President Buhari has reversed his authorisation of the acquisition of ExxonMobil Corporation assets by Seplat Energy. In February, Seplat had agreed to acquire the entire share capital of MPNU from Exxon Mobil for $1.3 billion. Presidential spokesperson, Garba Shehu said that Buhari had decided to support the position of the Nigerian Upstream Petroleum Regulatory Commission (NUPRC) in the deal. He said previous confusion was because “various agencies involved in (the) decision had not coordinated well among themselves”. On Monday, President Buhari had approved the acquisition of ExxonMobil Corporation assets by Seplat Energy despite moves by the state-owned oil company to block the deal. But in a twist of events, the NUPRC frowned at the approval, describing it as a regulatory matter. In May, the commission declined to approve the proposed acquisition due to “overriding national interest”. In a corporate filing on Wednesday, Seplat Energy said it followed due process in the acquisition of the assets.

The hike in diesel price has forced the Nigeria Railway Corporation (NRC) to reduce the number of trips on the Lagos-Ibadan Train Service by about 66.67 percent. It was also learnt that the corporation had sent recommendations to the Federal Ministry of Transportation for an adjustment in the transport fare on the train service. The Managing Director, NRC, Fidet Okhiria, told The Punch that though the service was still running, its trips had been reduced due to the persistent hike in diesel price. “The Lagos-Ibadan train service is running but we have reduced the number of trips on that route because of the diesel problem. We reduced the number of trips we are running because of the hike in diesel price,” he stated. Asked whether the NRC would raise its transport fare as a result of the increase in diesel price, the corporation’s boss stated that it was outside the powers of the corporation to hike fares. He explained that it was the federal government’s responsibility to make such a decision, but noted that the NRC had made recommendations for adjustments.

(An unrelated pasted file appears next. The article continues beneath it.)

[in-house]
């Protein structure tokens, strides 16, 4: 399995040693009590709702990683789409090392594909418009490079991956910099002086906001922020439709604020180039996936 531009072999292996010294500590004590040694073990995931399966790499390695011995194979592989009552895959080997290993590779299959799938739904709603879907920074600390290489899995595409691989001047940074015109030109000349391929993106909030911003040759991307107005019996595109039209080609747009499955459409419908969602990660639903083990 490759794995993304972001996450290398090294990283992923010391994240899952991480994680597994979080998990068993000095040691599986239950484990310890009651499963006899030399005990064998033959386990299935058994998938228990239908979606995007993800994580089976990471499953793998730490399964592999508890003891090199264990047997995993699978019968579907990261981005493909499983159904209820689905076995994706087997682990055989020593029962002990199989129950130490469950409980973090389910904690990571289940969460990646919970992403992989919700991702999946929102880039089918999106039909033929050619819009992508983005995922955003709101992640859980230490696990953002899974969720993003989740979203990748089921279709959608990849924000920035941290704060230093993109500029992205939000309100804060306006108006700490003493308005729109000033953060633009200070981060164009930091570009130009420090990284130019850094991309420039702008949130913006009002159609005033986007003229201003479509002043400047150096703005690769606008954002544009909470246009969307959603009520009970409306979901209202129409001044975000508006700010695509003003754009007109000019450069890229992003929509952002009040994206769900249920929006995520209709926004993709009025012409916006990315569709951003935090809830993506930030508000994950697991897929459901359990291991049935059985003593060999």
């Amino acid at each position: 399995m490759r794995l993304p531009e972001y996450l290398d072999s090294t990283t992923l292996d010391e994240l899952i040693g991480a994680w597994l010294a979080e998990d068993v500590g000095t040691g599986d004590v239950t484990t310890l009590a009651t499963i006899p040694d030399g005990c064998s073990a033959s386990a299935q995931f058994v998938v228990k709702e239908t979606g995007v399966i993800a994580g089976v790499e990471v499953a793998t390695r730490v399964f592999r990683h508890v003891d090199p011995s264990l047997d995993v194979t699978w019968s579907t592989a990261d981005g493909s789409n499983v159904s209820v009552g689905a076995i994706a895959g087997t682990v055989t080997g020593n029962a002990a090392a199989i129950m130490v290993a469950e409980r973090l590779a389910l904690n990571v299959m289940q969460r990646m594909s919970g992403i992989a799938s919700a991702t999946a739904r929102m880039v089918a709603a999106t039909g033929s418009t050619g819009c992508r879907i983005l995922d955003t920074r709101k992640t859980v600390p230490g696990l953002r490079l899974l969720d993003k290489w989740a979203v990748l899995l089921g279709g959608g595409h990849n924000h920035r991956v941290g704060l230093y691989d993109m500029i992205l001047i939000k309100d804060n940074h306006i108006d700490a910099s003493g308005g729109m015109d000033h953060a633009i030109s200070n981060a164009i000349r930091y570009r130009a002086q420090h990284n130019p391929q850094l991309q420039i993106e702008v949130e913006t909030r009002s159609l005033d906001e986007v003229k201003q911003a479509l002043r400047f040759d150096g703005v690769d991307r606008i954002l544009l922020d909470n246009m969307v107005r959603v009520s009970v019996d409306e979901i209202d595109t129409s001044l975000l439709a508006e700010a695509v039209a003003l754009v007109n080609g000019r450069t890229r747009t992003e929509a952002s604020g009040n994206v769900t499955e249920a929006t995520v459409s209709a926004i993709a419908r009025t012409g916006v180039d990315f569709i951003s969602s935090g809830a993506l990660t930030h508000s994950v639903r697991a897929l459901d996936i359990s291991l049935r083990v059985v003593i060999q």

The All Progressives Congress, APC presidential candidate, Bola Tinubu has called on his Labour Party opponent, Peter Obi, to caution his supporters against purveying fake news. Speaking on behalf of Asiwaju, the Director of Media and Communications of the Tinubu Campaign Organisation(TCO), Bayo Onanuga alleged that the supporters of Obi have been disseminating fake news to the general public, damaging the reputation of the APC candidate. Reacting to the tweet by the Ghanian President Nana Akufo-Addo that he never wrote a letter to Tinubu, asking him to step down for Peter Obi and take care of his health, the TCO media Director asked Obi to disavow his supporters who are employing fake news against the former Lagos State Governor. “We have come to a point where it becomes imperative to tell Obi to show leadership and disavow his supporters who are employing fake news and disinformation as deliberate tools to deceive and poison the minds of unsuspecting Nigerians,” Onanuga stated.

A major collective that has been opposing the ruling junta in Guinea for several months and which had spearheaded the protest against former President Conde,, has been dissolved by a government order as it prepared a new demonstration. “The de facto grouping known as the National Front for the Defence of the Constitution is dissolved” and “this order (…) takes effect from the date of its signature”, says the document signed by Mory Condé, Minister of Territorial Administration and Decentralisation. The National Front for the Defence of the Constitution (FNDC), a coalition of parties, trade unions and civil society organisations, was at the initiative of the demonstrations organised on 28 and 29 July, banned by the authorities and in which five people were killed, to denounce the “unilateral management of the transition” by the junta. The announcement of the dissolution was leaked on social networks following a new call for demonstrations by the FNDC on 17 August throughout Guinea to denounce the absence of “credible dialogue” between the junta, political parties and civil society. “Their modus operandi is structured by violent actions during banned demonstrations, attacks against individuals who do not share their ideology, and targeted actions against the forces of order,” the government said in the order. “This de facto grouping (…) provokes armed demonstrations on public roads and places, having the actions of a fighting group and private militias,” it continued.